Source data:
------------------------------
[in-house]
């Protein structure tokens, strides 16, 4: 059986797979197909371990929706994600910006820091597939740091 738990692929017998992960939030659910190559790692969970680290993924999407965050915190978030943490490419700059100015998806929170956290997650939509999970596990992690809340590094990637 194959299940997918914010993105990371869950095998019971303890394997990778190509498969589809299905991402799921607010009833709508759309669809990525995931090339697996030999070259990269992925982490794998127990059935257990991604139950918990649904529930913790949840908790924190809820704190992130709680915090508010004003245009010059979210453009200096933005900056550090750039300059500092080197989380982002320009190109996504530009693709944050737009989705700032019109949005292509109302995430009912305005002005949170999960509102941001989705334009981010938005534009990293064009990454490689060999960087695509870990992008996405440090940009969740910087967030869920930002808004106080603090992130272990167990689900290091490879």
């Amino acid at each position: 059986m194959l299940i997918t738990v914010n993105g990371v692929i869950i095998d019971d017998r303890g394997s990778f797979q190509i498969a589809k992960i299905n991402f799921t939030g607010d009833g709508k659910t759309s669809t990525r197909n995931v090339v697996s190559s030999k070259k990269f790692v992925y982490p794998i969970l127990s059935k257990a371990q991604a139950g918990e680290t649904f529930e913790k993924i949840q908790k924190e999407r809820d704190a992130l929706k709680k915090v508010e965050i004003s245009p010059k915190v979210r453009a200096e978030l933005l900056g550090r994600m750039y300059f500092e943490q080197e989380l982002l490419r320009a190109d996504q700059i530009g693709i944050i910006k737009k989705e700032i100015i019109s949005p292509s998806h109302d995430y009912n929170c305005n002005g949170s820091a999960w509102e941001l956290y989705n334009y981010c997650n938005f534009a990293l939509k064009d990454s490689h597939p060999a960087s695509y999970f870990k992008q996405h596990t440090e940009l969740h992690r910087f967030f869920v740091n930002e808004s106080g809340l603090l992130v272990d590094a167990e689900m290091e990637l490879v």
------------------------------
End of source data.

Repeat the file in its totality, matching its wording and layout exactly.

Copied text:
[in-house]
């Protein structure tokens, strides 16, 4: 059986797979197909371990929706994600910006820091597939740091 738990692929017998992960939030659910190559790692969970680290993924999407965050915190978030943490490419700059100015998806929170956290997650939509999970596990992690809340590094990637 194959299940997918914010993105990371869950095998019971303890394997990778190509498969589809299905991402799921607010009833709508759309669809990525995931090339697996030999070259990269992925982490794998127990059935257990991604139950918990649904529930913790949840908790924190809820704190992130709680915090508010004003245009010059979210453009200096933005900056550090750039300059500092080197989380982002320009190109996504530009693709944050737009989705700032019109949005292509109302995430009912305005002005949170999960509102941001989705334009981010938005534009990293064009990454490689060999960087695509870990992008996405440090940009969740910087967030869920930002808004106080603090992130272990167990689900290091490879």
């Amino acid at each position: 059986m194959l299940i997918t738990v914010n993105g990371v692929i869950i095998d019971d017998r303890g394997s990778f797979q190509i498969a589809k992960i299905n991402f799921t939030g607010d009833g709508k659910t759309s669809t990525r197909n995931v090339v697996s190559s030999k070259k990269f790692v992925y982490p794998i969970l127990s059935k257990a371990q991604a139950g918990e680290t649904f529930e913790k993924i949840q908790k924190e999407r809820d704190a992130l929706k709680k915090v508010e965050i004003s245009p010059k915190v979210r453009a200096e978030l933005l900056g550090r994600m750039y300059f500092e943490q080197e989380l982002l490419r320009a190109d996504q700059i530009g693709i944050i910006k737009k989705e700032i100015i019109s949005p292509s998806h109302d995430y009912n929170c305005n002005g949170s820091a999960w509102e941001l956290y989705n334009y981010c997650n938005f534009a990293l939509k064009d990454s490689h597939p060999a960087s695509y999970f870990k992008q996405h596990t440090e940009l969740h992690r910087f967030f869920v740091n930002e808004s106080g809340l603090l992130v272990d590094a167990e689900m290091e990637l490879v």